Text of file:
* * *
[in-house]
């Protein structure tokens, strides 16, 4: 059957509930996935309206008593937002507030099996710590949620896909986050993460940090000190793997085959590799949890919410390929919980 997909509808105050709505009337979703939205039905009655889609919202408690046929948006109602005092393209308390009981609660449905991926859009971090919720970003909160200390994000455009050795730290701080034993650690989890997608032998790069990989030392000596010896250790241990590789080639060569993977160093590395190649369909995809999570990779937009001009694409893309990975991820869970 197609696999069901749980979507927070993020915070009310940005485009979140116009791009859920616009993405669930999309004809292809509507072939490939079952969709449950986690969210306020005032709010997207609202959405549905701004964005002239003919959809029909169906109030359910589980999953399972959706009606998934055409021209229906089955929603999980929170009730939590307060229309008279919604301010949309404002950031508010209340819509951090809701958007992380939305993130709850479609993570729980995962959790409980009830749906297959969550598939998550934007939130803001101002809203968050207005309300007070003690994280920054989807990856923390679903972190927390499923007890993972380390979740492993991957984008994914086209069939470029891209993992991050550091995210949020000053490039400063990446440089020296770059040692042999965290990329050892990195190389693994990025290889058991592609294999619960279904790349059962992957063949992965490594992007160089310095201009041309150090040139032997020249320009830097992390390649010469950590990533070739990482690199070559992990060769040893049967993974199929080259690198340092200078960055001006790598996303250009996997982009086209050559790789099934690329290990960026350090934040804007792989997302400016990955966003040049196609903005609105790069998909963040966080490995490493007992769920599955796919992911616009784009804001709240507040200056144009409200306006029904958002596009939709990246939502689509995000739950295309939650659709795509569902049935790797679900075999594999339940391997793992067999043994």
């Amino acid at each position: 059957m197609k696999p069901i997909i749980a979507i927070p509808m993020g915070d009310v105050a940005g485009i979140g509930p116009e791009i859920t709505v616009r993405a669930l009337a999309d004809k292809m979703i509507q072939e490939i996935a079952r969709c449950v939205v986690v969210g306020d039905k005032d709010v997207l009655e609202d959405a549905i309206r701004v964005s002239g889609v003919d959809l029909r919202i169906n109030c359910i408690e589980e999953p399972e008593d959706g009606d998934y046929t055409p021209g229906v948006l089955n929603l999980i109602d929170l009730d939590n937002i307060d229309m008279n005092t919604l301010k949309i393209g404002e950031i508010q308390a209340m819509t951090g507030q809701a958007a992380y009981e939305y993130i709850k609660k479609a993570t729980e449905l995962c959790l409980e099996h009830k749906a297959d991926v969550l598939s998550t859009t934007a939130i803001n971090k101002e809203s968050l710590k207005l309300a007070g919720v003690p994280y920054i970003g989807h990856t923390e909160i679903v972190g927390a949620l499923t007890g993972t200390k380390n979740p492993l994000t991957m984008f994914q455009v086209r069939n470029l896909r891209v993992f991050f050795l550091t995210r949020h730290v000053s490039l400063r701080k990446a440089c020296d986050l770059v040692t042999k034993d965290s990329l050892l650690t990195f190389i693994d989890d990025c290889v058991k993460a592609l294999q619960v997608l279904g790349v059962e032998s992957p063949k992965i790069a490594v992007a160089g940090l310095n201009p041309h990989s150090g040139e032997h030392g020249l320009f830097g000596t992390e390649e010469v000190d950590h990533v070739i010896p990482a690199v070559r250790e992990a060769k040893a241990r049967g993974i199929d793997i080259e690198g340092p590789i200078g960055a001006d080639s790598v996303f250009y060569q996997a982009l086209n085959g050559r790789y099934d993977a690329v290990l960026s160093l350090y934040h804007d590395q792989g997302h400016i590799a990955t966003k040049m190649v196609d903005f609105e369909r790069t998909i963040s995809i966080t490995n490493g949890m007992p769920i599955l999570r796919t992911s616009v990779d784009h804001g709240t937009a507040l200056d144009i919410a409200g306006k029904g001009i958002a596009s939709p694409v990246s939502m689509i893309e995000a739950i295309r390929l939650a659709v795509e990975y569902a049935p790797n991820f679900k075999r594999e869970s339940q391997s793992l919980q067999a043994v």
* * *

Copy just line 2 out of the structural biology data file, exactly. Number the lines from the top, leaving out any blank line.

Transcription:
């Protein structure tokens, strides 16, 4: 059957509930996935309206008593937002507030099996710590949620896909986050993460940090000190793997085959590799949890919410390929919980 997909509808105050709505009337979703939205039905009655889609919202408690046929948006109602005092393209308390009981609660449905991926859009971090919720970003909160200390994000455009050795730290701080034993650690989890997608032998790069990989030392000596010896250790241990590789080639060569993977160093590395190649369909995809999570990779937009001009694409893309990975991820869970 197609696999069901749980979507927070993020915070009310940005485009979140116009791009859920616009993405669930999309004809292809509507072939490939079952969709449950986690969210306020005032709010997207609202959405549905701004964005002239003919959809029909169906109030359910589980999953399972959706009606998934055409021209229906089955929603999980929170009730939590307060229309008279919604301010949309404002950031508010209340819509951090809701958007992380939305993130709850479609993570729980995962959790409980009830749906297959969550598939998550934007939130803001101002809203968050207005309300007070003690994280920054989807990856923390679903972190927390499923007890993972380390979740492993991957984008994914086209069939470029891209993992991050550091995210949020000053490039400063990446440089020296770059040692042999965290990329050892990195190389693994990025290889058991592609294999619960279904790349059962992957063949992965490594992007160089310095201009041309150090040139032997020249320009830097992390390649010469950590990533070739990482690199070559992990060769040893049967993974199929080259690198340092200078960055001006790598996303250009996997982009086209050559790789099934690329290990960026350090934040804007792989997302400016990955966003040049196609903005609105790069998909963040966080490995490493007992769920599955796919992911616009784009804001709240507040200056144009409200306006029904958002596009939709990246939502689509995000739950295309939650659709795509569902049935790797679900075999594999339940391997793992067999043994």